However, his report is, in the main, positive.    The country’s schools/academies, he avers, had made progress over the last five years. Educators could be justly proud.  “Young people are getting a better deal than ever before,” he said.  School/academy leaders responded well to the changes in the system.  The decision to replace the “satisfactory” judgement with “requires improvement” led to schools/academies upping their game, making a greater effort ensuring that pupils are offered the very best possible education.     Of the former 4,800 satisfactory primary schools/academies, 79% were now good or outstanding and, of the previous satisfactory secondary ones, 56% were good or better.

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The Education and Adoption Bill

5 Jan

The Education and Adoption Bill aims to empower the Secretary of State for Education to intervene and convert schools that are not providing suitable education into academies. She will also be authorised to make joint arrangements for carrying out local authority adoption functions in England.

So what are the categories of schools judged to be unsatisfactory which will come under the Secretary of State’s scrutiny? Continue reading

Research reveals that Free Schools cherry-pick pupils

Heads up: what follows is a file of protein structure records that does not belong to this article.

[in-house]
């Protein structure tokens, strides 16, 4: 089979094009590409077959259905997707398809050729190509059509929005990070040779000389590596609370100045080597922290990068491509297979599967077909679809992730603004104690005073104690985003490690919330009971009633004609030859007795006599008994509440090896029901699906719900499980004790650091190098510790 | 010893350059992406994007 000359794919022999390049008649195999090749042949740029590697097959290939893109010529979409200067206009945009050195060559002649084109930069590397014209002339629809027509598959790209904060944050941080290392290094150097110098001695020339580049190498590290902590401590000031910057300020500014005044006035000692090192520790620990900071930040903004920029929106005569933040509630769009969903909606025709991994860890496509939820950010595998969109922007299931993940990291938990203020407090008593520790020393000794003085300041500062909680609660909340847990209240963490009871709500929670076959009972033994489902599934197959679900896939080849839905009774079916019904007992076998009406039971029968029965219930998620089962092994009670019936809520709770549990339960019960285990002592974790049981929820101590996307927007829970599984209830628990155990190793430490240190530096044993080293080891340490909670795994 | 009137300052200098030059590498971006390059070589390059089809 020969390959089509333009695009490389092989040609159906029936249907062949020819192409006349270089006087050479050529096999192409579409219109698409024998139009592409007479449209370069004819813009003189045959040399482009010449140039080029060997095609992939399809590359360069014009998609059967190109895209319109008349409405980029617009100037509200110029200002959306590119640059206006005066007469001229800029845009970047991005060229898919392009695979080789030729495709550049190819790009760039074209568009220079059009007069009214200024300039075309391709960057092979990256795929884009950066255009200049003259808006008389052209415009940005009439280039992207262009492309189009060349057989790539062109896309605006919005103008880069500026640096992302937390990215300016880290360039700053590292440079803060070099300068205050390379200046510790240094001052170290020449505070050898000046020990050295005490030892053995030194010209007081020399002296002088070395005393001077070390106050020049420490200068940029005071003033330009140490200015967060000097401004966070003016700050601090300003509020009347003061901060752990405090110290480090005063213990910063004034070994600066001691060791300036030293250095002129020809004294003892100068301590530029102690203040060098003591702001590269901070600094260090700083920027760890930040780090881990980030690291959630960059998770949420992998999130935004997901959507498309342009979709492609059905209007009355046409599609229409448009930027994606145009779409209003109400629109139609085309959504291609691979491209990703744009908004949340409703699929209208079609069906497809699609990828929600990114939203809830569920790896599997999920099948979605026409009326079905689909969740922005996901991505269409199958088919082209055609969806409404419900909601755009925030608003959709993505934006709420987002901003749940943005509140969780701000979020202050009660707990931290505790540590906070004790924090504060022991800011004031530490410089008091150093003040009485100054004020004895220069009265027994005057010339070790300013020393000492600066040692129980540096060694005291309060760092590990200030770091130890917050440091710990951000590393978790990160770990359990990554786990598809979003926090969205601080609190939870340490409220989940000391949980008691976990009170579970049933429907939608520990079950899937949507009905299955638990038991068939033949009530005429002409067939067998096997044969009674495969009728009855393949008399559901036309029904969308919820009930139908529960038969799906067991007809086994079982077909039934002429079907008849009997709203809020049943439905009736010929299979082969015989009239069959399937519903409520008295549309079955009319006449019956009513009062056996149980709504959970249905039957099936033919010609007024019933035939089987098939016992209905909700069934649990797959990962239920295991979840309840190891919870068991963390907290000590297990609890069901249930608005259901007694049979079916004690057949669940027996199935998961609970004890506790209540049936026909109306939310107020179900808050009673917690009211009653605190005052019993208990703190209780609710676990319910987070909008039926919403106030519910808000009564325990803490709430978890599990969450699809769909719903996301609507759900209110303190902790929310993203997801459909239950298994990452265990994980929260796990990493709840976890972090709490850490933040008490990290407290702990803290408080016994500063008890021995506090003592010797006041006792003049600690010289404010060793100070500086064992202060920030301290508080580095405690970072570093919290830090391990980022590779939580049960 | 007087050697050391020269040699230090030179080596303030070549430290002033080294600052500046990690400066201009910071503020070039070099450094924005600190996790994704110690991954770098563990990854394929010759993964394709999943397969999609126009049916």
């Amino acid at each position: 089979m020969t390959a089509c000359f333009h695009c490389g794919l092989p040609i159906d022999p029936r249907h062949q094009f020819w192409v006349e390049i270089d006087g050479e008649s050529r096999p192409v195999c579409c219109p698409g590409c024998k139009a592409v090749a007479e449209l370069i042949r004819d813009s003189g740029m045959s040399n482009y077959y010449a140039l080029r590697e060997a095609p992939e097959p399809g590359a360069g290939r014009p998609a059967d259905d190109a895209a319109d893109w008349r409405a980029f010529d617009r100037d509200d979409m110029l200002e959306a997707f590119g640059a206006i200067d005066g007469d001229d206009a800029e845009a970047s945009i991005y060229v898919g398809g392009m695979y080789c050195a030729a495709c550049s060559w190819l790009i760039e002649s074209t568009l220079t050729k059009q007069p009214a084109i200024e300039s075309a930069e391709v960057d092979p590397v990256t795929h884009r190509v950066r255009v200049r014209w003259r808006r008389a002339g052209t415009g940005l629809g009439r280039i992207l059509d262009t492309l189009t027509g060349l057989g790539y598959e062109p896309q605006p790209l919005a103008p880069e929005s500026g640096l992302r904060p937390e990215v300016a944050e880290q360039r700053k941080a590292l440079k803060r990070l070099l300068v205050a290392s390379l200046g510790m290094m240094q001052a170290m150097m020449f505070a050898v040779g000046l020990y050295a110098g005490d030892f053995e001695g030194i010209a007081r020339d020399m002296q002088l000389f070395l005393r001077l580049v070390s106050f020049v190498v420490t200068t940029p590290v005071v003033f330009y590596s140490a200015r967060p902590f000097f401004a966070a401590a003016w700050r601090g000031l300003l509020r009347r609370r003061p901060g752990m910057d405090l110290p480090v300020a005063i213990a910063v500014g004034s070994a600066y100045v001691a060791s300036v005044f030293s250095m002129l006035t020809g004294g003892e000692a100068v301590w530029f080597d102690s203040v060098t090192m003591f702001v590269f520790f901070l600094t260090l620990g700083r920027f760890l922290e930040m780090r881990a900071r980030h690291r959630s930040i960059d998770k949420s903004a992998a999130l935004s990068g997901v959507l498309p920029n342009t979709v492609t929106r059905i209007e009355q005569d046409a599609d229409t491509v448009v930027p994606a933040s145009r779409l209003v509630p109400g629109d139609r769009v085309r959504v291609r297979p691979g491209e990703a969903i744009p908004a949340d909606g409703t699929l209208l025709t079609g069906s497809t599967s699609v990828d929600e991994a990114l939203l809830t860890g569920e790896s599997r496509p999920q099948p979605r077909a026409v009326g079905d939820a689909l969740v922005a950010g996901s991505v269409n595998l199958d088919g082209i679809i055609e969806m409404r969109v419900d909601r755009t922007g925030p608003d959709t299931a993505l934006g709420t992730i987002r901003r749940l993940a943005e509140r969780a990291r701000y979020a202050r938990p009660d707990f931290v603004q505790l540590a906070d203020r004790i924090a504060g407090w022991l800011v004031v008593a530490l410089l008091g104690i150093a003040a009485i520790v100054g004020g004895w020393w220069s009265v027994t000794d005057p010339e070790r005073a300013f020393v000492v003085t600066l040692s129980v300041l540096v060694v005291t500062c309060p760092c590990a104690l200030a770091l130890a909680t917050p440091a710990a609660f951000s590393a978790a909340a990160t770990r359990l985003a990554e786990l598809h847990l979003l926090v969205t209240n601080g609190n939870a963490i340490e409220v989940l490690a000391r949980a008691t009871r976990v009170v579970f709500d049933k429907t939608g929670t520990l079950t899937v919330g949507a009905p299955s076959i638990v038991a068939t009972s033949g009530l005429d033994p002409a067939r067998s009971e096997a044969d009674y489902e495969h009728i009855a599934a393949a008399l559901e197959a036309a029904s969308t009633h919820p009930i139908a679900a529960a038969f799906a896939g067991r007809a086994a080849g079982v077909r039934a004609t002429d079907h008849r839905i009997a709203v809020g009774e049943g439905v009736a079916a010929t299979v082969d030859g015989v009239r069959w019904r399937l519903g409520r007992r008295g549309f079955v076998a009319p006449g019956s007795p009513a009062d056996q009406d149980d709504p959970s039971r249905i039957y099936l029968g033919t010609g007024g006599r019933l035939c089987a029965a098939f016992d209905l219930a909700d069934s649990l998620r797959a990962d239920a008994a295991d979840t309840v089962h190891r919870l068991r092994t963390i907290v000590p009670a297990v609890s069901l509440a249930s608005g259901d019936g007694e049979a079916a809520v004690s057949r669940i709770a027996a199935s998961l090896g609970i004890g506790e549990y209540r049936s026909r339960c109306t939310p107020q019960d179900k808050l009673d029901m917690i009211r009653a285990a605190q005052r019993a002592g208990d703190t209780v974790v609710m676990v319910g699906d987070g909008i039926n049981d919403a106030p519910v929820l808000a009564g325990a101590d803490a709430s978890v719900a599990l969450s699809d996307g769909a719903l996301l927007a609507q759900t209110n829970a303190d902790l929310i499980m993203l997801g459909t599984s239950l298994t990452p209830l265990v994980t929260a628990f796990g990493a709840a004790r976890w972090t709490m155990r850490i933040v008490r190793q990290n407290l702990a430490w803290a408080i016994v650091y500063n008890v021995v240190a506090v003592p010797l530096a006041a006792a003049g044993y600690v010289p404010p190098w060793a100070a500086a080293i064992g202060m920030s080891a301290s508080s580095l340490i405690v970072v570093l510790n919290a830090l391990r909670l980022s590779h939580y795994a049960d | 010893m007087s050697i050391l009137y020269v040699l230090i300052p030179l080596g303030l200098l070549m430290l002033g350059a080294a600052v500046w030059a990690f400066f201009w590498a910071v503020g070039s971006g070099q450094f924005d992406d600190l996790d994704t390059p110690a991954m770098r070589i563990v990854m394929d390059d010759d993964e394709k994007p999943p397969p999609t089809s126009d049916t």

25 Aug

According to recent research carried out by the Institute of Education (IOE) University of London, free schools are not well serving the neediest children in their areas. It shows that schools in this flagship-Government programme are opening in disadvantaged neighbourhoods, but are taking fewer poor children (those receiving free meals) than the other local schools.

Only 17.5% of secondary pupils were entitled to free school meals and 13.5% of primary pupils – compared to averages of 22% and 18% in the neighbourhoods in which they have been established. Continue reading

Academies – Where and What Next?

2 Jan

I           The general picture

Schools continue to apply to become academies.  The Department for Education provides useful guidance on how this can be achieved.  However, the pace of conversion appears to be slackening.   In October 2013, 36 applications were in the pipeline.  Over that month, 22 were approved and 35 new academies opened.   In the country as a whole, there are now 2,481 sponsored and converter academies from a total of 3,254 applications received.   At the time of writing, 441 applications for academy status have been approved but the schools still need to convert.

The thrust for conversion continues to be dominated by the secondary schools, which, because of their larger sizes, have a greater capacity to manage their financial and business affairs than smaller primary schools.  However, fewer than one in eight schools in the country is now an academy. Continue reading

Parents take back-seat in Free School Initiative

27 Aug

The number of Free Schools being established by parents has fallen to 5% of the most recent cohort of state-funded, independent schools.   In May 2013, the government announced that 102 new Free Schools had been approved to open in September 2014 – the fourth wave of free schools, which would bring the total up to 292.  But only 5% of the latest tranche is being spearheaded by parents.  In 2011, when Free Schools were first established, a third were started by parents, the most high-profile of which was the West London Free School of whom Toby Young, a journalist, was one of the founders.  Continue reading